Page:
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A Dance with Dragons by George R.R. Martin
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Aug 04, 11

bookshelves: speculative-fiction, 2011
Read from July 18 to 29, 2011

I came across the A song of Ice and fire saga by GRRM about 6 years ago probably just around the time when A feast for crows came out. At the time I was rather new to Fantasy with only a handful of authors like Feist, Brooks, Tolkien…. Under my reading belt, suffice it to say that my reading experience in fantasy was rather limited and starting out I tended to favor books heavy on action and sorcery rather than characterization and dialogue.
So, my first impressions of ASOIF were like’its good but damn slow’ and please ‘A little less conversation and a little more action’. Therefore I read the first four books in the series albeit without the enthusiasm most fantasy fans show for the books but I couldn’t just drop off reading the series too(even then I had more sense than that, thankfully!)
My interest was rekindled this year when the TV series of Game of Thrones came out which was truly excellent and quite captivating with a great cast and fabulous script apart from the high budget feel.
A dance with dragons is the fifth Book in the series and a rather hefty book (more than 1000 pages). Starting to read I was pleasantly surprised with the quality of writing something I had’nt recognized 6 years ago, Martin pulls readers into his fantastical world with skillful worldbuilding, masterful characterization and memorable dialogue. Martin uses a rotating POV structure to pull his narrative, that works very well, with major characters getting more ‘screen time’ than other characters who are less focal to the narrative. Amongst the most featured are Daenerys, Tyrion, Jon, Stannis with Cercei, Arya, Bran and Jaime featuring for smaller amounts of time respectively.
I found Tyrion to be my most favorite character this time around, his bawdy character making for very interesting reading, every time Tyrion said something obscenely hilarious Peter Dinklage sprang to mind whose portrayal of Tyrion LAnnister in the TV series is certainly award worthy. Tyrion’s troubles have incrased exponentially; with no more lannister gold to compensate for his stature he has only his sharp wits and tongue to get him through tough spots.
Daenerys’s rule of Mereen is one full of challenges and the portrayal is very near to reality, with the conquering of the city being shown as the easy part and the administration of the said city far from it. Her decisions are shown to carry ripples across the peninsula. The abolition of slavery leads to many complications that are very well handled by Martin. Daenerys’s character matures much this time around with her making many decisions she finds distasteful and with her sacrificing her on her own principles for the good of the people.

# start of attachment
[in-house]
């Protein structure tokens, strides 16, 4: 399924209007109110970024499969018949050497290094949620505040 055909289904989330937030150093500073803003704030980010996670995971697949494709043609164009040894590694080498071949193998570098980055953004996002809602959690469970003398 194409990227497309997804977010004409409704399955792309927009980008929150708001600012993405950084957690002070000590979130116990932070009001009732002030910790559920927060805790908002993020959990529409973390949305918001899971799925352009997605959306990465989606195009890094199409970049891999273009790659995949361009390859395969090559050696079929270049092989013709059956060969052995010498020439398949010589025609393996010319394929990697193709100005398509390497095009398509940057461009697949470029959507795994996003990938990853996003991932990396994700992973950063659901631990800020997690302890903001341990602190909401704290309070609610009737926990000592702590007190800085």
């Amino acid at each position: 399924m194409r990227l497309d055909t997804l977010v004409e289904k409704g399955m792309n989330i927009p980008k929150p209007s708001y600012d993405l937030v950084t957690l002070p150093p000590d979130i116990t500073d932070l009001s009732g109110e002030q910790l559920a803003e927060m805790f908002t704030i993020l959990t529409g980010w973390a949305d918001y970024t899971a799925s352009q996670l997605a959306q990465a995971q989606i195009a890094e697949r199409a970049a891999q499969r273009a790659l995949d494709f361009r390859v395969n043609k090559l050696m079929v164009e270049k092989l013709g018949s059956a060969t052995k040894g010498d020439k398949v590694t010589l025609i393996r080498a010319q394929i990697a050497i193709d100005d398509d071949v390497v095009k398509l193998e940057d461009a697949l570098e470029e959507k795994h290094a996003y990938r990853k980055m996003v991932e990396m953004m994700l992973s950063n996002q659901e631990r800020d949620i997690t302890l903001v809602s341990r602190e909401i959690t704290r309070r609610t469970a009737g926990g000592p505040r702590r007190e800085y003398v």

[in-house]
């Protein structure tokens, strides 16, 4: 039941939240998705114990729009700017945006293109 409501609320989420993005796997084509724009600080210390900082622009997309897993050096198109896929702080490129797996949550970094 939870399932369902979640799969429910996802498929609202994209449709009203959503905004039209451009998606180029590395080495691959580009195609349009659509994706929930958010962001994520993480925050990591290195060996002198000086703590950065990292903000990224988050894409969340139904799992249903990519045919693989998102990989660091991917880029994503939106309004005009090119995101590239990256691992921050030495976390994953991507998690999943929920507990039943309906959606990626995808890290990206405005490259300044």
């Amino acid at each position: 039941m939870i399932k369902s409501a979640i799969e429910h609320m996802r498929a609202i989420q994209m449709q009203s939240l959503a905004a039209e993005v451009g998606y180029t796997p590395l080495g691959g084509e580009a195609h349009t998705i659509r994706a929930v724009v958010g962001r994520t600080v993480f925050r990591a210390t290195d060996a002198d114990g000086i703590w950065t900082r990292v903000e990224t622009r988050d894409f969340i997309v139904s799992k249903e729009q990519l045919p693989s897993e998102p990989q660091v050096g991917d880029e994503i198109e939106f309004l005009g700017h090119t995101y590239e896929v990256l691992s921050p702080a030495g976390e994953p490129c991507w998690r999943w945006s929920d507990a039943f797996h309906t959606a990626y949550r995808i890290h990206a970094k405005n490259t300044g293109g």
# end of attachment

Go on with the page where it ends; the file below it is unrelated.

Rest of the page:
The Dragons for me were one of the best done parts of the novel. GRRM’s dragons are more real than any others I’ve come across, the repercussions of their return into the world and some insight into why Dragons are so significant to would be conquerors are very well written by the author.
In the North, Jon’s part this time around was major to the story line overall, but for me the least interesting. Winter is almost come and Jon is shown trying to integrate the wildlings and the Night Watch together to make common cause against the Others, but he faces much opposition for his own brothers as well as Queen Selyse, making for too much bickering for my taste. Stannis, the King on the Wall, is intent on gathering the northern Lords to his cause, with the Northern Lords divided between him and the Boltons. The complications arising from the intermixing of people from diverse religions adds something new to the series.
A dance with dragons is a roller coaster ride with lots happening. The rotating POV structure makes this feeling of smooth flow even more prominent, with Martin moving to another POV before the first becomes boring. Since these POV’s take place across the whole huge and sprawling world of ASOIF, it gives the narrative a very epic feel.
The series is known for its twists and turns and complete shockers, in this Dance is no different. GRRM will keep his reputation for being very cruel to his protagonists, and a shocking aspect about the Stark children is revealed.
A dance with Dragons is a very entertaining book, the pages turn by themselves and oft times I found myself appreciating the writing, the dialogue or laughing out loudly at Tyrion’s japes. There are a number of great lines with “words are wind” being a very common phrase highlighting the notion that what men say and do are mostly vastly different, therefore the importance should be on the actions not the words. There are many other great lines for example:
“A reader lives a thousand lives before he dies. The man who never reads lives only one.”
The book builds to probably the most crucial battle in the ASOIF series. But unfortunately, inspite of the its length the Book ends on a disappointing note, with a number of cliffhangers that may not lead up to climax for 3-4 years at the least. GRRM says that the last 100 or so pages had been taken out to kick-start The Winds of Winter i.e. the sixth book in the series, but we have a long and frustrating wait ahead of us before we’ll see any of the major plot threads being wrapped up.
Inspite of these difficulties A Dance with Dragons will remain one of the best fantasy books to come out this or any year and come year’s end will be on my own and many other’s top lists.


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George R.R. Martin
“A reader lives a thousand lives before he dies, said Jojen. The man who never reads lives only one.”
George R.R. Martin, A Dance with Dragons

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